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J Neurosci. 2013 Dec 4;33(49):19373-83. doi: 10.1523/JNEUROSCI.0414-13.2013.

Memory consolidation by replay of stimulus-specific neural activity.

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Department of Epileptology, University of Bonn, D-53127 Bonn, Germany, Donders Institute for Brain, Cognition and Behaviour, Radboud University, 6525 HR Nijmegen, The Netherlands, Helmholtz Institute for Radiation and Nuclear Physics, University of Bonn, D-53115 Bonn, Germany, Department of Psychology, University of Bonn, 53111 Bonn, Germany, Center for Economics and Neuroscience, University of Bonn, 53127 Bonn, Germany, German Center for Neurodegenerative Diseases (DZNE), 53175 Bonn, Germany.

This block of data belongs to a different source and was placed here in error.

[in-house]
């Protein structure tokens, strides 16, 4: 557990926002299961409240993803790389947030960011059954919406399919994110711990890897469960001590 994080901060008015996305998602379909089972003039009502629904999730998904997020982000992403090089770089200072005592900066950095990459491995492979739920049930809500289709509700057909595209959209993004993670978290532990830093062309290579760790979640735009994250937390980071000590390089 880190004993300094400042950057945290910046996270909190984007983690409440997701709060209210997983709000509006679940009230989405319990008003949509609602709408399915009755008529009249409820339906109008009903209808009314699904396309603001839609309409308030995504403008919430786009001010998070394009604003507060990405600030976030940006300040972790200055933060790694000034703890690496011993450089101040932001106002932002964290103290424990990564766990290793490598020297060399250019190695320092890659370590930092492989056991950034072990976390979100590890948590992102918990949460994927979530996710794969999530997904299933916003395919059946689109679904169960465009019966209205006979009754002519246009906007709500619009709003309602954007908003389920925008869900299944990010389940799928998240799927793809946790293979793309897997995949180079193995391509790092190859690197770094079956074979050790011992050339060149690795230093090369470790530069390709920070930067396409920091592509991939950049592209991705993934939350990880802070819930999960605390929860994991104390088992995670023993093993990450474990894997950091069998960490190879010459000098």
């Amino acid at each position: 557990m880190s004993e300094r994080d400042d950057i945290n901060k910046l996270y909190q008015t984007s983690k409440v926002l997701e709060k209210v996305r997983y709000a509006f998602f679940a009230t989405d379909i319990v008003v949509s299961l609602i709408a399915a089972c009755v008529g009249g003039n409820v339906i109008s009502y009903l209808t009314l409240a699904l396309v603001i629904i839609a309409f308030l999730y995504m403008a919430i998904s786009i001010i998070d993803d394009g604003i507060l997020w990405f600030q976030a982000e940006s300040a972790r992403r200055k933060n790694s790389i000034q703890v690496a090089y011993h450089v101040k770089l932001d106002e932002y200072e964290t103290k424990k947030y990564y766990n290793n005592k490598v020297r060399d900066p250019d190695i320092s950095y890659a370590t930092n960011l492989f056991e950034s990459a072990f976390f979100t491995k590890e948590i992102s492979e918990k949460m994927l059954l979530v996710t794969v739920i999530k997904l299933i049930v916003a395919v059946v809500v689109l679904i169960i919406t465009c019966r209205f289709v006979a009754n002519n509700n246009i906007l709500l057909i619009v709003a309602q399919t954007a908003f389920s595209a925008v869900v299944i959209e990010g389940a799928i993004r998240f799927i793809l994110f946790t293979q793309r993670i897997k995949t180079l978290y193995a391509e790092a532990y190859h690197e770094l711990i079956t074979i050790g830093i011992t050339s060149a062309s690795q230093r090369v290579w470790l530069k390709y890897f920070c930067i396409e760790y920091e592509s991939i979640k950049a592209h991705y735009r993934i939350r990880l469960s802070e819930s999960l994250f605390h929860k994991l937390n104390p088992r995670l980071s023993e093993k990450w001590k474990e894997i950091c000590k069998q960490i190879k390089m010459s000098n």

Memory consolidation transforms initially labile memory traces into more stable representations. One putative mechanism for consolidation is the reactivation of memory traces after their initial encoding during subsequent sleep or waking state. However, it is still unknown whether consolidation of individual memory contents relies on reactivation of stimulus-specific neural representations in humans. Investigating stimulus-specific representations in humans is particularly difficult, but potentially feasible using multivariate pattern classification analysis (MVPA). Here, we show in healthy human participants that stimulus-specific activation patterns can indeed be identified with MVPA, that these patterns reoccur spontaneously during postlearning resting periods and sleep, and that the frequency of reactivation predicts subsequent memory for individual items. We conducted a paired-associate learning task with items and spatial positions and extracted stimulus-specific activity patterns by MVPA in a simultaneous electroencephalography and functional magnetic resonance imaging (fMRI) study. As a first step, we investigated the amount of fMRI volumes during rest that resembled either one of the items shown before or one of the items shown as a control after the resting period. Reactivations during both awake resting state and sleep predicted subsequent memory. These data are first evidence that spontaneous reactivation of stimulus-specific activity patterns during resting state can be investigated using MVPA. They show that reactivation occurs in humans and is behaviorally relevant for stabilizing memory traces against interference. They move beyond previous studies because replay was investigated on the level of individual stimuli and because reactivations were not evoked by sensory cues but occurred spontaneously.

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